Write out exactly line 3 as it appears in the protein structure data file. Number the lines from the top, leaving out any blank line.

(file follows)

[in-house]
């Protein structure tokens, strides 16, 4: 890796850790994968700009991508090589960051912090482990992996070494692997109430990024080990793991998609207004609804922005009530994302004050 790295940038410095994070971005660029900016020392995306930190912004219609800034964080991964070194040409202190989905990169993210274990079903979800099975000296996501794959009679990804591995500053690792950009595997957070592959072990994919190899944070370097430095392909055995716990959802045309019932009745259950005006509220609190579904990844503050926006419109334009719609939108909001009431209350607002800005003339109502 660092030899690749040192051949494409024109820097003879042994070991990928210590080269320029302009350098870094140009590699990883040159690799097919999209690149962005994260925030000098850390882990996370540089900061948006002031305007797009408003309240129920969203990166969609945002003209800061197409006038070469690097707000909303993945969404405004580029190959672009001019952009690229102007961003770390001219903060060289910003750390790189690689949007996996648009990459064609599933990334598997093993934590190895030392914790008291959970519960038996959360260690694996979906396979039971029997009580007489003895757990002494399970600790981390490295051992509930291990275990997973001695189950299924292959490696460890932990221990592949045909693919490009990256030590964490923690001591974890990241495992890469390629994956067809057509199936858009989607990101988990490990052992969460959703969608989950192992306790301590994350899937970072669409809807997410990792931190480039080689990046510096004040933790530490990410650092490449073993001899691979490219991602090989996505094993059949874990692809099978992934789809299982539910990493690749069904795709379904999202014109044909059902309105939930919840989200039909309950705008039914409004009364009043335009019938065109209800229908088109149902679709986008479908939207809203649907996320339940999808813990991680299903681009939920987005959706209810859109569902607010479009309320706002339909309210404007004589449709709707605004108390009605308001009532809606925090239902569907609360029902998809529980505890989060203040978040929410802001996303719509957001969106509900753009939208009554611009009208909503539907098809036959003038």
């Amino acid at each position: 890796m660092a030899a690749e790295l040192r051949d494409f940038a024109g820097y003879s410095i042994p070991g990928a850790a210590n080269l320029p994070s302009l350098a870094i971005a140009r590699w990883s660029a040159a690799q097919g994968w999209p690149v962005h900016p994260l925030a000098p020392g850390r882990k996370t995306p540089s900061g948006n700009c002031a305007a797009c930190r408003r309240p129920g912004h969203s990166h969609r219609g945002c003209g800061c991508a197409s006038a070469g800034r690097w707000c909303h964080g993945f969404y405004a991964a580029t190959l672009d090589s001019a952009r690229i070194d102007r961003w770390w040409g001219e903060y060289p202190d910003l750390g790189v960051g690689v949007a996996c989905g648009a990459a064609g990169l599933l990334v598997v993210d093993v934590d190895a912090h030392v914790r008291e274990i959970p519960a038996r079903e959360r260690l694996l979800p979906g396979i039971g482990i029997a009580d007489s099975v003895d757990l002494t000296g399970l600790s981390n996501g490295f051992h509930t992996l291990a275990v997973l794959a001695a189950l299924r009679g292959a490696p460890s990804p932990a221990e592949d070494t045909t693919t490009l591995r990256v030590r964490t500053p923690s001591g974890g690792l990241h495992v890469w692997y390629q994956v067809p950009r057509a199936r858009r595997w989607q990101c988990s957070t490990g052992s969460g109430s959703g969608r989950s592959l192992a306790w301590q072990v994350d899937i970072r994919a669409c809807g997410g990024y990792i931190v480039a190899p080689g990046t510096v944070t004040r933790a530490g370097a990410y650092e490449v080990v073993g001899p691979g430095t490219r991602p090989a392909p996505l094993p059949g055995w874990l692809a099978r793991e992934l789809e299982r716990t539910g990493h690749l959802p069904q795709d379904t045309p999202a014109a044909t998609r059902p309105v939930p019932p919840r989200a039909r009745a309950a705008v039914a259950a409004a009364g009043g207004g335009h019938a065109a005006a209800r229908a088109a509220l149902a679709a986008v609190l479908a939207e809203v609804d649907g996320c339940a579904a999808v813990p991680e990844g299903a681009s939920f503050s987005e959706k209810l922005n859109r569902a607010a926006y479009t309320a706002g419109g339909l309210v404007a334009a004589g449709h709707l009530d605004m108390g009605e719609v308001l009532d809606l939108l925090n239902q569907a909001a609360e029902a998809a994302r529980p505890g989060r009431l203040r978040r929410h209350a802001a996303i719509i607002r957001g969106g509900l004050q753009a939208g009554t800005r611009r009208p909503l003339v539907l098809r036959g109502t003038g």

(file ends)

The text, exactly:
């Amino acid at each position: 890796m660092a030899a690749e790295l040192r051949d494409f940038a024109g820097y003879s410095i042994p070991g990928a850790a210590n080269l320029p994070s302009l350098a870094i971005a140009r590699w990883s660029a040159a690799q097919g994968w999209p690149v962005h900016p994260l925030a000098p020392g850390r882990k996370t995306p540089s900061g948006n700009c002031a305007a797009c930190r408003r309240p129920g912004h969203s990166h969609r219609g945002c003209g800061c991508a197409s006038a070469g800034r690097w707000c909303h964080g993945f969404y405004a991964a580029t190959l672009d090589s001019a952009r690229i070194d102007r961003w770390w040409g001219e903060y060289p202190d910003l750390g790189v960051g690689v949007a996996c989905g648009a990459a064609g990169l599933l990334v598997v993210d093993v934590d190895a912090h030392v914790r008291e274990i959970p519960a038996r079903e959360r260690l694996l979800p979906g396979i039971g482990i029997a009580d007489s099975v003895d757990l002494t000296g399970l600790s981390n996501g490295f051992h509930t992996l291990a275990v997973l794959a001695a189950l299924r009679g292959a490696p460890s990804p932990a221990e592949d070494t045909t693919t490009l591995r990256v030590r964490t500053p923690s001591g974890g690792l990241h495992v890469w692997y390629q994956v067809p950009r057509a199936r858009r595997w989607q990101c988990s957070t490990g052992s969460g109430s959703g969608r989950s592959l192992a306790w301590q072990v994350d899937i970072r994919a669409c809807g997410g990024y990792i931190v480039a190899p080689g990046t510096v944070t004040r933790a530490g370097a990410y650092e490449v080990v073993g001899p691979g430095t490219r991602p090989a392909p996505l094993p059949g055995w874990l692809a099978r793991e992934l789809e299982r716990t539910g990493h690749l959802p069904q795709d379904t045309p999202a014109a044909t998609r059902p309105v939930p019932p919840r989200a039909r009745a309950a705008v039914a259950a409004a009364g009043g207004g335009h019938a065109a005006a209800r229908a088109a509220l149902a679709a986008v609190l479908a939207e809203v609804d649907g996320c339940a579904a999808v813990p991680e990844g299903a681009s939920f503050s987005e959706k209810l922005n859109r569902a607010a926006y479009t309320a706002g419109g339909l309210v404007a334009a004589g449709h709707l009530d605004m108390g009605e719609v308001l009532d809606l939108l925090n239902q569907a909001a609360e029902a998809a994302r529980p505890g989060r009431l203040r978040r929410h209350a802001a996303i719509i607002r957001g969106g509900l004050q753009a939208g009554t800005r611009r009208p909503l003339v539907l098809r036959g109502t003038g």